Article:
There are a lot of reasons to go to Paris. One of them is the culture. When my wife and I walked through the city last week, I kept pointing out a lot of world famous landmarks. Until I felt the need to point out just how often I used the adjective “world-famous” when I pointed out landmarks to her.
One of the points of our trip was to try the bread of famous bakeries. Specifically, the baguettes made by the winners of the annual baguette contest. The winner of said contest wins the privilege of providing the baguettes for the president for the following year. There was a lot to recommend the various baguettes. One had a superior crust, one had an almost creamy crume, one had exceptional flavor. The one we both liked best, however, was the one by Gosselin. Sure, it was beat in individual aspects, but we liked it best as a combination of the whole.
We also discovered that the croissants in Paris are (so far as we can tell) are the world’s best. Better than in the rest of France (from what we’ve tasted). And the best of them all was from a little bread stall at the President Wilson market (near the Metro staton Iena).
One of the questions in Paris is, where do you eat? There’s just so much to choose from. Again, the answer came from my wife. Sort of. She liked to read about baking, and one of the people whose blogs she is interested in is David Lebovitz. When she did the research for the trip, she printed out some of his suggestions, which we followed. On the first evening, we had falafel at L’As du Falafel, at 34 rue des Rosiers.
The falafel was very good. But that was nothing compared to what followed. The next evening, we decided to eat at Chez Dumonet. When we entered, we immediately knew we had made a good choice. It was not in a touristy area, and it was packed. I mean, really packed. We were lucky to get a table. The customers were all locals. We have a prejudice: if the restaurant is popular with the locals, it has to be good. The welcome was very friendly and warm. The staff made us feel welcome, almost as if we were regular customers who hadn’t been there for a while. Even though we had never been there before. The food (classic French food) was excellent. The duck confit was to die for. So was the souffle. Chez Dumonet is a place we would definitely want to return to, because we want to try the other stuff on their menu. (If you go there, tell them the couple with the forgotten dessert sends you. They might remember.) And yes, as I would like to point out: the staff is outstandingly friendly.
The next evening, we decided to try Lapérouse (at 51 quai des Grands Augustins), also a blog recommendation. It was the complete opposite of Chez Dumonets. Lapérouse is classic where Chez Dumonet is folksy. Lapérouse is also very upscale. Initially, we felt a bit intimidated by the ambiente, but the staff was so very friendly (far mor formal than at Chez Dumonet but equally friendly) that we soon felt at ease. This was not a dinner, this was celebrating a diner. It was the first time I have ever been at a restaurant where the lady’s menu didn’t list the prices. Yes, the restaurant is as expensive as that implies, but we didn’t regret spending that money. The food was worth it, the experience even more so. Some of the food was arranged so beautifully that I was almost sorry to eat it. We might want to go back there, but when we do, we’ll certainly dress more appropriately. You really don’t want to get me started, or I’ll go on about it all day.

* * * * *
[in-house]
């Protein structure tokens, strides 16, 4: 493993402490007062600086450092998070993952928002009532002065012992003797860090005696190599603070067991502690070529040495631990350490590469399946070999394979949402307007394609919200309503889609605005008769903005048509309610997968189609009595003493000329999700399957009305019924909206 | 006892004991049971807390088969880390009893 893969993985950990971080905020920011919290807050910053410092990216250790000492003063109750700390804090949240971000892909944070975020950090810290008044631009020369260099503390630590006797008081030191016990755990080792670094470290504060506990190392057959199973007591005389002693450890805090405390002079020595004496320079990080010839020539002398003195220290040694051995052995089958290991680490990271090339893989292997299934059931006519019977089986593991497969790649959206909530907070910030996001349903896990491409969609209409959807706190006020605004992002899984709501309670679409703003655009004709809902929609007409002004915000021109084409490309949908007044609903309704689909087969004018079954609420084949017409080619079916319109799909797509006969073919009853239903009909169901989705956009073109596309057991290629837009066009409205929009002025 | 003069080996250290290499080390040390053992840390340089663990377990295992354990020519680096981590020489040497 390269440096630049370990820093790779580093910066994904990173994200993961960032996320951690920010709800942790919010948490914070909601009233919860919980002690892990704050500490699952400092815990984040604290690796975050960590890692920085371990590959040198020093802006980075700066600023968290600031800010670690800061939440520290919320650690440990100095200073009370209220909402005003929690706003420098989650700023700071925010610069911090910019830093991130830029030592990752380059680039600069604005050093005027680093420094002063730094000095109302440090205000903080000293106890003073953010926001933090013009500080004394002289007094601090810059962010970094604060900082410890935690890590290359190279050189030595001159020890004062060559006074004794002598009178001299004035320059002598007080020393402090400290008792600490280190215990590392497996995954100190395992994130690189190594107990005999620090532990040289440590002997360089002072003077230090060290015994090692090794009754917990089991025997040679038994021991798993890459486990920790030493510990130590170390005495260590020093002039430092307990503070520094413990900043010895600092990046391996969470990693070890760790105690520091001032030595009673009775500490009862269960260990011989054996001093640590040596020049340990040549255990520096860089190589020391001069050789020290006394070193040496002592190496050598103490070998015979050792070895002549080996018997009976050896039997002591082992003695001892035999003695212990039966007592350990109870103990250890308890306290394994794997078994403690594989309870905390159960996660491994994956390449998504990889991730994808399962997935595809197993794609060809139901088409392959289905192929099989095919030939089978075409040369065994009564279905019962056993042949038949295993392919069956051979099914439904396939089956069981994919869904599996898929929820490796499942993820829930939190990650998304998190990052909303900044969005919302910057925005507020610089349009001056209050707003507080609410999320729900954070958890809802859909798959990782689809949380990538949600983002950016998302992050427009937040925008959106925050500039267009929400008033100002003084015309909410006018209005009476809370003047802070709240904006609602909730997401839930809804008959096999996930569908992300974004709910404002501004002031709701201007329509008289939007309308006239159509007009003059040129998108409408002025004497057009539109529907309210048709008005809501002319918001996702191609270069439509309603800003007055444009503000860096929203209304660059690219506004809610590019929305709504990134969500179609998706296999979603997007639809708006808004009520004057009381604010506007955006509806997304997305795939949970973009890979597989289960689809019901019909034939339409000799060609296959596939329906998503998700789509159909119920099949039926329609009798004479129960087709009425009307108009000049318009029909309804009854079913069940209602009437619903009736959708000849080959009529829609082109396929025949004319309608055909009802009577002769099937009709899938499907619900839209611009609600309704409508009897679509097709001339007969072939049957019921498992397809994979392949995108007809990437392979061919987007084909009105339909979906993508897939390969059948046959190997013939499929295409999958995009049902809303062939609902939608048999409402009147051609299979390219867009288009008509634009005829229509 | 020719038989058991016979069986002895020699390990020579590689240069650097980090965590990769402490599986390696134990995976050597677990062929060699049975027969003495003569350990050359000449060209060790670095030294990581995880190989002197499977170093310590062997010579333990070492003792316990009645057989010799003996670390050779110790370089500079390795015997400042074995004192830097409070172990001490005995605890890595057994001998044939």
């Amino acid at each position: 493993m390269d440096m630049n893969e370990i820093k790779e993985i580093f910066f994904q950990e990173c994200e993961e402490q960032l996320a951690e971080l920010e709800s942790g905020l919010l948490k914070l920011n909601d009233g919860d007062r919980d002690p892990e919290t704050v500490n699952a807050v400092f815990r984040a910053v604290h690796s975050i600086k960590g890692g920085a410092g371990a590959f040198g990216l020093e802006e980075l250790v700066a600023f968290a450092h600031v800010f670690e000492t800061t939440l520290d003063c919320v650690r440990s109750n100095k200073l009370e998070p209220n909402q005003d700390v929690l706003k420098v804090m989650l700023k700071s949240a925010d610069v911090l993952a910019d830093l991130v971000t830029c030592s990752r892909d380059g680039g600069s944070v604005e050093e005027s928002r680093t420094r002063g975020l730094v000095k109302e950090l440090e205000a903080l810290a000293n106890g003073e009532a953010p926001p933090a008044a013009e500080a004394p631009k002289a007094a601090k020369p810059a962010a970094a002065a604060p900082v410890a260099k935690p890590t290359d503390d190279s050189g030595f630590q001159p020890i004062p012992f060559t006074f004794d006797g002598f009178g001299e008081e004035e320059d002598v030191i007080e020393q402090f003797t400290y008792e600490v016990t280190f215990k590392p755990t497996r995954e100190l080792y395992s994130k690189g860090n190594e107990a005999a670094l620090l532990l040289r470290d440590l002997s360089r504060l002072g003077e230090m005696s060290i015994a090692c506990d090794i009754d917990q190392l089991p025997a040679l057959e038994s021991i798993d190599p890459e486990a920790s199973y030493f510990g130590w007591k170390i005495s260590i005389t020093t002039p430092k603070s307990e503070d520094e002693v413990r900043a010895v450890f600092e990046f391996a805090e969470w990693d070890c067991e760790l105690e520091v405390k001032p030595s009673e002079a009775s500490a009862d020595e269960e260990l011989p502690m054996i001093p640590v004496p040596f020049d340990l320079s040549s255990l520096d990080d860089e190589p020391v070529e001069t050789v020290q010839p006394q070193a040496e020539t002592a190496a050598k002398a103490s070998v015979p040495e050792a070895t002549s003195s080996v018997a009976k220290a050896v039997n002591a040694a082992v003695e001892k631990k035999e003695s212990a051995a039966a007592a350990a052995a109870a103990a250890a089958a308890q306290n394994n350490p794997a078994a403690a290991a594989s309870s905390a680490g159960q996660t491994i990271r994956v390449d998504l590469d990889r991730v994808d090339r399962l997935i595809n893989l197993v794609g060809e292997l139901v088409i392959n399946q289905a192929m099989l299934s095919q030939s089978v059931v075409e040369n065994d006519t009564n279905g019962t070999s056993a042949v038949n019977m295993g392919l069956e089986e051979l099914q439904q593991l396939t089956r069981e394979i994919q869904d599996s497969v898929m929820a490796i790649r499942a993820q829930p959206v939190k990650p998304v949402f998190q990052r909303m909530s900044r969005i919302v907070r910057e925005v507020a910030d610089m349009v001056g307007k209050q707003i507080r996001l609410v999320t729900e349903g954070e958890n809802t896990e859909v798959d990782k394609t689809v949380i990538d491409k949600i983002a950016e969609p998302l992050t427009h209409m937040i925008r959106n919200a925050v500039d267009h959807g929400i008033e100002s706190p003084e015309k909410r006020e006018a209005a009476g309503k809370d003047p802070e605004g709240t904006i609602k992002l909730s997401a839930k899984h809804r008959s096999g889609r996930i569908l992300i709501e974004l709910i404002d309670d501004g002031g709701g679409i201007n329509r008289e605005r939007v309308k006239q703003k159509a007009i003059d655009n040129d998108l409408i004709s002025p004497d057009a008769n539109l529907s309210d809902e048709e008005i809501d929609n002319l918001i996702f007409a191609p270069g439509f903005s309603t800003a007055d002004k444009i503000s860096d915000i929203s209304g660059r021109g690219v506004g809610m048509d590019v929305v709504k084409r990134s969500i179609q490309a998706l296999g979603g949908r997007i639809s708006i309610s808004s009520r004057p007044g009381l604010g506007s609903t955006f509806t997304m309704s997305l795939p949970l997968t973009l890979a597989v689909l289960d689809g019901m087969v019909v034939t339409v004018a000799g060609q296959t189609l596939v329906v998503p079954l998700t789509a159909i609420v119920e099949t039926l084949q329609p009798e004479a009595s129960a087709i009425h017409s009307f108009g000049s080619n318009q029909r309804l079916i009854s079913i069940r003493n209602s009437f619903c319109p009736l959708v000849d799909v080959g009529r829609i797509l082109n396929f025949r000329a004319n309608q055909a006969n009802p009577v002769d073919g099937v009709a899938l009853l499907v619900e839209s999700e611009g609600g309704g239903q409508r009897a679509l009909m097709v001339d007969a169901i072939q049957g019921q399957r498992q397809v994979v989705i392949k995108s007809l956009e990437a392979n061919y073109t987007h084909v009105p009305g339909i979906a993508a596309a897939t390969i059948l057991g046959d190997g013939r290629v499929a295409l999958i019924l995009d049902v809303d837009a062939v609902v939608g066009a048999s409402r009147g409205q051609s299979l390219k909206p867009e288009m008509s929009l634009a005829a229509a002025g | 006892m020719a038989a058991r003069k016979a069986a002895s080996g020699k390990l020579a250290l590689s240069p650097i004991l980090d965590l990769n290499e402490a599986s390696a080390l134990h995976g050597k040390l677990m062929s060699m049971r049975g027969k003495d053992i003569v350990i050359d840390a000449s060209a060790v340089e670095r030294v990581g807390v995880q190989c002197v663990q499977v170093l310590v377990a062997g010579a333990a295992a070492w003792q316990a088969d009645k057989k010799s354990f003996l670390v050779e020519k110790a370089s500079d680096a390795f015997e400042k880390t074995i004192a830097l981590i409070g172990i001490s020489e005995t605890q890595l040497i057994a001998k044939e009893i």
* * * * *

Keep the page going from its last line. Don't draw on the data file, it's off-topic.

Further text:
On the fourth day, we had lunch at Cuisine de Bar (8 Rue Cherche-Midi), which is right next door to one of the bakeries my wife wanted to check out: Lionel Poliâne. Put in the most simple term, the place sells sandwiches. Tartes, to be precise, as the French call them. Made with Poliâne sourdough bread. Yummy. My wife and I both agreed that David Lebovitz never steered us wrong.
The hotel was — let’s say a different matter. It was the Novotel Paris Est. The room was nicely large, but the staff was iffy. We had both good and bad experiences there: once when we had a problem, the staff helped us out quickly and efficiently. One of them even in passing, when he didn’t have to. He saw we had a problem, and offered help. The cleaning staff did their work rather less enthusiastically, and my wife had in one case a problem with getting a trivial matter resolved that I suspect might have been due to miscommunication. The dealbreaker, the reason why we wouldn’t stay there again, is the water. Paris is a civilized city, and you can usually drink the tap water. Not at the Paris Est. It seems they add something to the water, which not only adds a very pungent chemical smell not unlike detergent, but according to a note near the water boiler apparently makes the water unfit to drink unless boiled. My wife and I drink a lot of water, so being unable to rely on the tap water is uncomfortable. Not to mention that we don’t much enjoy sitting in a tub of hot water that smells like floor cleaner.